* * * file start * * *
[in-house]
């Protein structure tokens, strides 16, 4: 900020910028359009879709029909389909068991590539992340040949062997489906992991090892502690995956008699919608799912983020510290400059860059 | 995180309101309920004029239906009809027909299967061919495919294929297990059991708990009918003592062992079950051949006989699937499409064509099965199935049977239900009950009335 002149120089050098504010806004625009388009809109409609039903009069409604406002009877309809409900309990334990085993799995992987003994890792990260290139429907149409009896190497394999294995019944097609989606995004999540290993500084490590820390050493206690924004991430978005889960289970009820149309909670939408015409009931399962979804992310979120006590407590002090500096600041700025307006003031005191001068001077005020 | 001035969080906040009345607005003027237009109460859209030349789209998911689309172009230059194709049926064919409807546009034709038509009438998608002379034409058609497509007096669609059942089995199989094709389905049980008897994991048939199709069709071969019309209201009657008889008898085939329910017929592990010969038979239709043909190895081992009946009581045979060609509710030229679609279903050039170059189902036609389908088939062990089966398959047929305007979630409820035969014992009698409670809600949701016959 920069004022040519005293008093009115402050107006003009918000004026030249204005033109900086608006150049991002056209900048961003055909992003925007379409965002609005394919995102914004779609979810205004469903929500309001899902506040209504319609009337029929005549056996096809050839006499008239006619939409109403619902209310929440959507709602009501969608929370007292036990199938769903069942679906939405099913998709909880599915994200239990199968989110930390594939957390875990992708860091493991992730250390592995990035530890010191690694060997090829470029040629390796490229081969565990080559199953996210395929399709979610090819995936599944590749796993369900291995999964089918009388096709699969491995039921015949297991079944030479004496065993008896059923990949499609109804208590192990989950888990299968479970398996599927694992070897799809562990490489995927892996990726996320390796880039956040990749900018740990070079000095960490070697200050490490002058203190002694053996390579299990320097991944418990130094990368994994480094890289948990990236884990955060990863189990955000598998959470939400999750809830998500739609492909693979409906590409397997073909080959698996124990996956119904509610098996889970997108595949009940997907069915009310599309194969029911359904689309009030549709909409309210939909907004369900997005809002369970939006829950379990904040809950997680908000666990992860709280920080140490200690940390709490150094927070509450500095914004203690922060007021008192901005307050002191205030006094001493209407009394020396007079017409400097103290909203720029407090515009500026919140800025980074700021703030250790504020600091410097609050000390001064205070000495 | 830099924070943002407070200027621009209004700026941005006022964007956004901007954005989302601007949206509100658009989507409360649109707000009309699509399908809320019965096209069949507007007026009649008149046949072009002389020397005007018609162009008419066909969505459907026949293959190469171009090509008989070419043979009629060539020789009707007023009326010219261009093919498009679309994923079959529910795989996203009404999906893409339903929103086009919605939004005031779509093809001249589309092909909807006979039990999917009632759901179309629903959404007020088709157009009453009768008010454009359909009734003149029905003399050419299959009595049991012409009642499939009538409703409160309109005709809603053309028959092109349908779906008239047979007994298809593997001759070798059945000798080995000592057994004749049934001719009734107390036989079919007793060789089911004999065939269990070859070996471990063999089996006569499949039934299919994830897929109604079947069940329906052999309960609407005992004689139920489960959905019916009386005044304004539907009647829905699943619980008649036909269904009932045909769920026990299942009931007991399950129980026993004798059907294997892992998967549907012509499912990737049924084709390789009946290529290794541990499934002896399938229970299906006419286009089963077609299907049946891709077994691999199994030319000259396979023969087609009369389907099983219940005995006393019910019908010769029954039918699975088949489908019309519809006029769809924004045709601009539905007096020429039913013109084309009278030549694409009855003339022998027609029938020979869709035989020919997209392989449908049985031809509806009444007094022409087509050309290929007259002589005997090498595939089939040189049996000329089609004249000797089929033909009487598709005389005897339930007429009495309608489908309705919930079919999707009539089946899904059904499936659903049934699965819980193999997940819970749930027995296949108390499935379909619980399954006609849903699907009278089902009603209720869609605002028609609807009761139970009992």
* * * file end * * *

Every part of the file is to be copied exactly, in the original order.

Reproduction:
[in-house]
């Protein structure tokens, strides 16, 4: 900020910028359009879709029909389909068991590539992340040949062997489906992991090892502690995956008699919608799912983020510290400059860059 | 995180309101309920004029239906009809027909299967061919495919294929297990059991708990009918003592062992079950051949006989699937499409064509099965199935049977239900009950009335 002149120089050098504010806004625009388009809109409609039903009069409604406002009877309809409900309990334990085993799995992987003994890792990260290139429907149409009896190497394999294995019944097609989606995004999540290993500084490590820390050493206690924004991430978005889960289970009820149309909670939408015409009931399962979804992310979120006590407590002090500096600041700025307006003031005191001068001077005020 | 001035969080906040009345607005003027237009109460859209030349789209998911689309172009230059194709049926064919409807546009034709038509009438998608002379034409058609497509007096669609059942089995199989094709389905049980008897994991048939199709069709071969019309209201009657008889008898085939329910017929592990010969038979239709043909190895081992009946009581045979060609509710030229679609279903050039170059189902036609389908088939062990089966398959047929305007979630409820035969014992009698409670809600949701016959 920069004022040519005293008093009115402050107006003009918000004026030249204005033109900086608006150049991002056209900048961003055909992003925007379409965002609005394919995102914004779609979810205004469903929500309001899902506040209504319609009337029929005549056996096809050839006499008239006619939409109403619902209310929440959507709602009501969608929370007292036990199938769903069942679906939405099913998709909880599915994200239990199968989110930390594939957390875990992708860091493991992730250390592995990035530890010191690694060997090829470029040629390796490229081969565990080559199953996210395929399709979610090819995936599944590749796993369900291995999964089918009388096709699969491995039921015949297991079944030479004496065993008896059923990949499609109804208590192990989950888990299968479970398996599927694992070897799809562990490489995927892996990726996320390796880039956040990749900018740990070079000095960490070697200050490490002058203190002694053996390579299990320097991944418990130094990368994994480094890289948990990236884990955060990863189990955000598998959470939400999750809830998500739609492909693979409906590409397997073909080959698996124990996956119904509610098996889970997108595949009940997907069915009310599309194969029911359904689309009030549709909409309210939909907004369900997005809002369970939006829950379990904040809950997680908000666990992860709280920080140490200690940390709490150094927070509450500095914004203690922060007021008192901005307050002191205030006094001493209407009394020396007079017409400097103290909203720029407090515009500026919140800025980074700021703030250790504020600091410097609050000390001064205070000495 | 830099924070943002407070200027621009209004700026941005006022964007956004901007954005989302601007949206509100658009989507409360649109707000009309699509399908809320019965096209069949507007007026009649008149046949072009002389020397005007018609162009008419066909969505459907026949293959190469171009090509008989070419043979009629060539020789009707007023009326010219261009093919498009679309994923079959529910795989996203009404999906893409339903929103086009919605939004005031779509093809001249589309092909909807006979039990999917009632759901179309629903959404007020088709157009009453009768008010454009359909009734003149029905003399050419299959009595049991012409009642499939009538409703409160309109005709809603053309028959092109349908779906008239047979007994298809593997001759070798059945000798080995000592057994004749049934001719009734107390036989079919007793060789089911004999065939269990070859070996471990063999089996006569499949039934299919994830897929109604079947069940329906052999309960609407005992004689139920489960959905019916009386005044304004539907009647829905699943619980008649036909269904009932045909769920026990299942009931007991399950129980026993004798059907294997892992998967549907012509499912990737049924084709390789009946290529290794541990499934002896399938229970299906006419286009089963077609299907049946891709077994691999199994030319000259396979023969087609009369389907099983219940005995006393019910019908010769029954039918699975088949489908019309519809006029769809924004045709601009539905007096020429039913013109084309009278030549694409009855003339022998027609029938020979869709035989020919997209392989449908049985031809509806009444007094022409087509050309290929007259002589005997090498595939089939040189049996000329089609004249000797089929033909009487598709005389005897339930007429009495309608489908309705919930079919999707009539089946899904059904499936659903049934699965819980193999997940819970749930027995296949108390499935379909619980399954006609849903699907009278089902009603209720869609605002028609609807009761139970009992």